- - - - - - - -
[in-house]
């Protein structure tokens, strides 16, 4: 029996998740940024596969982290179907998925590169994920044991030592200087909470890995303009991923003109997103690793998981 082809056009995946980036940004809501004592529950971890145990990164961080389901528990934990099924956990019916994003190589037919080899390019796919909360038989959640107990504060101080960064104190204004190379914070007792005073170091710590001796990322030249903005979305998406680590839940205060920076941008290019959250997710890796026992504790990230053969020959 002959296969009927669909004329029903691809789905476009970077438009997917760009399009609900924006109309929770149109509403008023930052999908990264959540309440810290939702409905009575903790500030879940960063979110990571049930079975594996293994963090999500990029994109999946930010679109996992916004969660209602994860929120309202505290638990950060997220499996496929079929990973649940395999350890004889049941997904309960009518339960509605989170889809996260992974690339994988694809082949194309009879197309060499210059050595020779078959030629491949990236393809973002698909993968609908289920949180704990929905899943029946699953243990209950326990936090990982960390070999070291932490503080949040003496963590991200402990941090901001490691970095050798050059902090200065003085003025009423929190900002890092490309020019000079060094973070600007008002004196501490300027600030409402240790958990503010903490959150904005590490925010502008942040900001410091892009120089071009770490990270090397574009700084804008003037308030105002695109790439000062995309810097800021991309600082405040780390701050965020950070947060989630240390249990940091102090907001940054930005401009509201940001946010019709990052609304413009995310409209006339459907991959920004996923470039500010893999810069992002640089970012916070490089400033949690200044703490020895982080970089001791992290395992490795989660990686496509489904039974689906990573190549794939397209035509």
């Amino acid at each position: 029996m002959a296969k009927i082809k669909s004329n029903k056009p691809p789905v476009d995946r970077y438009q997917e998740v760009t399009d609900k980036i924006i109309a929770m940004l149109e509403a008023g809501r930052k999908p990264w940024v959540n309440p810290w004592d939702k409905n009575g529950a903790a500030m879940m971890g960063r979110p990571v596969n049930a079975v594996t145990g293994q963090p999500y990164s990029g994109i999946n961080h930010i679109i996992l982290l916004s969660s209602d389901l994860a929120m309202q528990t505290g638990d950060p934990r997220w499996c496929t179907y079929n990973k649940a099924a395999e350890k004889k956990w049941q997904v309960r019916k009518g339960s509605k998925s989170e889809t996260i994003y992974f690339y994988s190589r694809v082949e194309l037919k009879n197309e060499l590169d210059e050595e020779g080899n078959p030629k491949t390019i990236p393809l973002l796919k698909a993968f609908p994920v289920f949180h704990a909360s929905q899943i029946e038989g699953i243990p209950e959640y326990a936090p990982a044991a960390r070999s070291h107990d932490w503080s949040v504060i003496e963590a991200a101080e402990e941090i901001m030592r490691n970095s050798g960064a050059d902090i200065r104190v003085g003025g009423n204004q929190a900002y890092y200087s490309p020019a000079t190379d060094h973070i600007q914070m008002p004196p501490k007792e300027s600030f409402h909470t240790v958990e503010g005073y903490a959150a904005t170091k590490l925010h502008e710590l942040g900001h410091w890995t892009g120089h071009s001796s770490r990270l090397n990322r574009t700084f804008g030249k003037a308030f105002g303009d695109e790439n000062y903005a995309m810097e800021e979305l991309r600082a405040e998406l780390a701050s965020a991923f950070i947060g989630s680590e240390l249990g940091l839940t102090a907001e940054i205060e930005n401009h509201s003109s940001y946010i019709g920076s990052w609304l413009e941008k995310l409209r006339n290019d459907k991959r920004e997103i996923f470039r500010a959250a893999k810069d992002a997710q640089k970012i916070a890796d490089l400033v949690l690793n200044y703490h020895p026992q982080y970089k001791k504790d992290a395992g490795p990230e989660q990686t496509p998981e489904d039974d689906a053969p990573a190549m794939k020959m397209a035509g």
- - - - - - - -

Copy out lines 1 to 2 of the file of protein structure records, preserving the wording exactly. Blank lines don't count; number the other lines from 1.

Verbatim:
[in-house]
């Protein structure tokens, strides 16, 4: 029996998740940024596969982290179907998925590169994920044991030592200087909470890995303009991923003109997103690793998981 082809056009995946980036940004809501004592529950971890145990990164961080389901528990934990099924956990019916994003190589037919080899390019796919909360038989959640107990504060101080960064104190204004190379914070007792005073170091710590001796990322030249903005979305998406680590839940205060920076941008290019959250997710890796026992504790990230053969020959 002959296969009927669909004329029903691809789905476009970077438009997917760009399009609900924006109309929770149109509403008023930052999908990264959540309440810290939702409905009575903790500030879940960063979110990571049930079975594996293994963090999500990029994109999946930010679109996992916004969660209602994860929120309202505290638990950060997220499996496929079929990973649940395999350890004889049941997904309960009518339960509605989170889809996260992974690339994988694809082949194309009879197309060499210059050595020779078959030629491949990236393809973002698909993968609908289920949180704990929905899943029946699953243990209950326990936090990982960390070999070291932490503080949040003496963590991200402990941090901001490691970095050798050059902090200065003085003025009423929190900002890092490309020019000079060094973070600007008002004196501490300027600030409402240790958990503010903490959150904005590490925010502008942040900001410091892009120089071009770490990270090397574009700084804008003037308030105002695109790439000062995309810097800021991309600082405040780390701050965020950070947060989630240390249990940091102090907001940054930005401009509201940001946010019709990052609304413009995310409209006339459907991959920004996923470039500010893999810069992002640089970012916070490089400033949690200044703490020895982080970089001791992290395992490795989660990686496509489904039974689906990573190549794939397209035509």